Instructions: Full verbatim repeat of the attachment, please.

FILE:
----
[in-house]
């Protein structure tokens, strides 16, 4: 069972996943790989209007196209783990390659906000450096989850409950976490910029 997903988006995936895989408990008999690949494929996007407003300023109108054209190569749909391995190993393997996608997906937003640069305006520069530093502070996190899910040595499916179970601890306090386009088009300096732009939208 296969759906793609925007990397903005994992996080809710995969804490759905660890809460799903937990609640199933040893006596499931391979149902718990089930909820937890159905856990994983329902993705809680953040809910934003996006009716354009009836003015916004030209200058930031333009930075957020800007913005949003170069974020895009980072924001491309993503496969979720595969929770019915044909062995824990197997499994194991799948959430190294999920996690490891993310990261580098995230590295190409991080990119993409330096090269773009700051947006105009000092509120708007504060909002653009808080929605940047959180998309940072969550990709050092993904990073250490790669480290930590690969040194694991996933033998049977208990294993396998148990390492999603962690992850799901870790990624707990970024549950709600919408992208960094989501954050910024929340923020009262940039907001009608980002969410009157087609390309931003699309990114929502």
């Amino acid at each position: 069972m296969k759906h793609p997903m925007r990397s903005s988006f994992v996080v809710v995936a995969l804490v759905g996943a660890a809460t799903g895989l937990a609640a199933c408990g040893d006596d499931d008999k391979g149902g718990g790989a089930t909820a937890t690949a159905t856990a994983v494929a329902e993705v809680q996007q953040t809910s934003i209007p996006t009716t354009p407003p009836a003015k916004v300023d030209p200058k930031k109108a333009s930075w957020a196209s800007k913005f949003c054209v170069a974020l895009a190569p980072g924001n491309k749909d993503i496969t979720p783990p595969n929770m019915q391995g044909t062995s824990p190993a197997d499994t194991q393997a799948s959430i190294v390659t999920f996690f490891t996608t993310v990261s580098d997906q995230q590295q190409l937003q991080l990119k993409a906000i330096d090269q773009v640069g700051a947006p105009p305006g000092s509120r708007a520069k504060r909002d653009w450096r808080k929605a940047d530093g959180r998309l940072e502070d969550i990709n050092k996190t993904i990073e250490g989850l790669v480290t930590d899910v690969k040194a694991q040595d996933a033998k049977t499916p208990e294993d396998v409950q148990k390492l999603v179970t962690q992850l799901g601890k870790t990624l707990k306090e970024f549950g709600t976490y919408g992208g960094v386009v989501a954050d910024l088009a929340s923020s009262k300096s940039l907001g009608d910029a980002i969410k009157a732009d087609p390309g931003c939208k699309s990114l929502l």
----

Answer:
[in-house]
């Protein structure tokens, strides 16, 4: 069972996943790989209007196209783990390659906000450096989850409950976490910029 997903988006995936895989408990008999690949494929996007407003300023109108054209190569749909391995190993393997996608997906937003640069305006520069530093502070996190899910040595499916179970601890306090386009088009300096732009939208 296969759906793609925007990397903005994992996080809710995969804490759905660890809460799903937990609640199933040893006596499931391979149902718990089930909820937890159905856990994983329902993705809680953040809910934003996006009716354009009836003015916004030209200058930031333009930075957020800007913005949003170069974020895009980072924001491309993503496969979720595969929770019915044909062995824990197997499994194991799948959430190294999920996690490891993310990261580098995230590295190409991080990119993409330096090269773009700051947006105009000092509120708007504060909002653009808080929605940047959180998309940072969550990709050092993904990073250490790669480290930590690969040194694991996933033998049977208990294993396998148990390492999603962690992850799901870790990624707990970024549950709600919408992208960094989501954050910024929340923020009262940039907001009608980002969410009157087609390309931003699309990114929502």
């Amino acid at each position: 069972m296969k759906h793609p997903m925007r990397s903005s988006f994992v996080v809710v995936a995969l804490v759905g996943a660890a809460t799903g895989l937990a609640a199933c408990g040893d006596d499931d008999k391979g149902g718990g790989a089930t909820a937890t690949a159905t856990a994983v494929a329902e993705v809680q996007q953040t809910s934003i209007p996006t009716t354009p407003p009836a003015k916004v300023d030209p200058k930031k109108a333009s930075w957020a196209s800007k913005f949003c054209v170069a974020l895009a190569p980072g924001n491309k749909d993503i496969t979720p783990p595969n929770m019915q391995g044909t062995s824990p190993a197997d499994t194991q393997a799948s959430i190294v390659t999920f996690f490891t996608t993310v990261s580098d997906q995230q590295q190409l937003q991080l990119k993409a906000i330096d090269q773009v640069g700051a947006p105009p305006g000092s509120r708007a520069k504060r909002d653009w450096r808080k929605a940047d530093g959180r998309l940072e502070d969550i990709n050092k996190t993904i990073e250490g989850l790669v480290t930590d899910v690969k040194a694991q040595d996933a033998k049977t499916p208990e294993d396998v409950q148990k390492l999603v179970t962690q992850l799901g601890k870790t990624l707990k306090e970024f549950g709600t976490y919408g992208g960094v386009v989501a954050d910024l088009a929340s923020s009262k300096s940039l907001g009608d910029a980002i969410k009157a732009d087609p390309g931003c939208k699309s990114l929502l």